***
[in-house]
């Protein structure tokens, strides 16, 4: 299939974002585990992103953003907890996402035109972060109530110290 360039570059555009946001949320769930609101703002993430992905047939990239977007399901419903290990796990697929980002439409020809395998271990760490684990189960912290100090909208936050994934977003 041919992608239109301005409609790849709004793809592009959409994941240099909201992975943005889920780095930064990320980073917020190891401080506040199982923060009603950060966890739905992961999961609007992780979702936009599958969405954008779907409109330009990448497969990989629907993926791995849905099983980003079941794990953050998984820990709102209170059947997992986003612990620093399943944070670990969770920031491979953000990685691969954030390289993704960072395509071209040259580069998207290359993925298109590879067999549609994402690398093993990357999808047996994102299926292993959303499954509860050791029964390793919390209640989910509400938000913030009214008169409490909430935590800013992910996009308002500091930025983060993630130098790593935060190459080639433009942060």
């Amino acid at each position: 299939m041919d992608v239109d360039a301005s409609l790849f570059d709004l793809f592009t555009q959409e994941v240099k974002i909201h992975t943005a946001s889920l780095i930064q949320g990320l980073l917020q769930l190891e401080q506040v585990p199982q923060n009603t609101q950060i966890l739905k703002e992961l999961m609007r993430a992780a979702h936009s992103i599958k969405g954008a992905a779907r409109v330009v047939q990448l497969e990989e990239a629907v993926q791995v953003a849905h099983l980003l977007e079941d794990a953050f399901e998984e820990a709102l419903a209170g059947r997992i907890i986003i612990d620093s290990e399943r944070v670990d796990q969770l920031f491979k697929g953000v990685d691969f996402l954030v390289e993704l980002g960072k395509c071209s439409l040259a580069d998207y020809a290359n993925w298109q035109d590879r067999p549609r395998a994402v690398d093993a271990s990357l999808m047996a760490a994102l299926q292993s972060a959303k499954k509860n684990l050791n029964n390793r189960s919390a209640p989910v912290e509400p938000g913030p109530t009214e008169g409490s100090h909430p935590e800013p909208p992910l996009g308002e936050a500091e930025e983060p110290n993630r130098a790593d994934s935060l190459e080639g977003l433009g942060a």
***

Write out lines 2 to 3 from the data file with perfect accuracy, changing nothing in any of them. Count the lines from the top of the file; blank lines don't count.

């Protein structure tokens, strides 16, 4: 299939974002585990992103953003907890996402035109972060109530110290 360039570059555009946001949320769930609101703002993430992905047939990239977007399901419903290990796990697929980002439409020809395998271990760490684990189960912290100090909208936050994934977003 041919992608239109301005409609790849709004793809592009959409994941240099909201992975943005889920780095930064990320980073917020190891401080506040199982923060009603950060966890739905992961999961609007992780979702936009599958969405954008779907409109330009990448497969990989629907993926791995849905099983980003079941794990953050998984820990709102209170059947997992986003612990620093399943944070670990969770920031491979953000990685691969954030390289993704960072395509071209040259580069998207290359993925298109590879067999549609994402690398093993990357999808047996994102299926292993959303499954509860050791029964390793919390209640989910509400938000913030009214008169409490909430935590800013992910996009308002500091930025983060993630130098790593935060190459080639433009942060």
């Amino acid at each position: 299939m041919d992608v239109d360039a301005s409609l790849f570059d709004l793809f592009t555009q959409e994941v240099k974002i909201h992975t943005a946001s889920l780095i930064q949320g990320l980073l917020q769930l190891e401080q506040v585990p199982q923060n009603t609101q950060i966890l739905k703002e992961l999961m609007r993430a992780a979702h936009s992103i599958k969405g954008a992905a779907r409109v330009v047939q990448l497969e990989e990239a629907v993926q791995v953003a849905h099983l980003l977007e079941d794990a953050f399901e998984e820990a709102l419903a209170g059947r997992i907890i986003i612990d620093s290990e399943r944070v670990d796990q969770l920031f491979k697929g953000v990685d691969f996402l954030v390289e993704l980002g960072k395509c071209s439409l040259a580069d998207y020809a290359n993925w298109q035109d590879r067999p549609r395998a994402v690398d093993a271990s990357l999808m047996a760490a994102l299926q292993s972060a959303k499954k509860n684990l050791n029964n390793r189960s919390a209640p989910v912290e509400p938000g913030p109530t009214e008169g409490s100090h909430p935590e800013p909208p992910l996009g308002e936050a500091e930025e983060p110290n993630r130098a790593d994934s935060l190459e080639g977003l433009g942060a």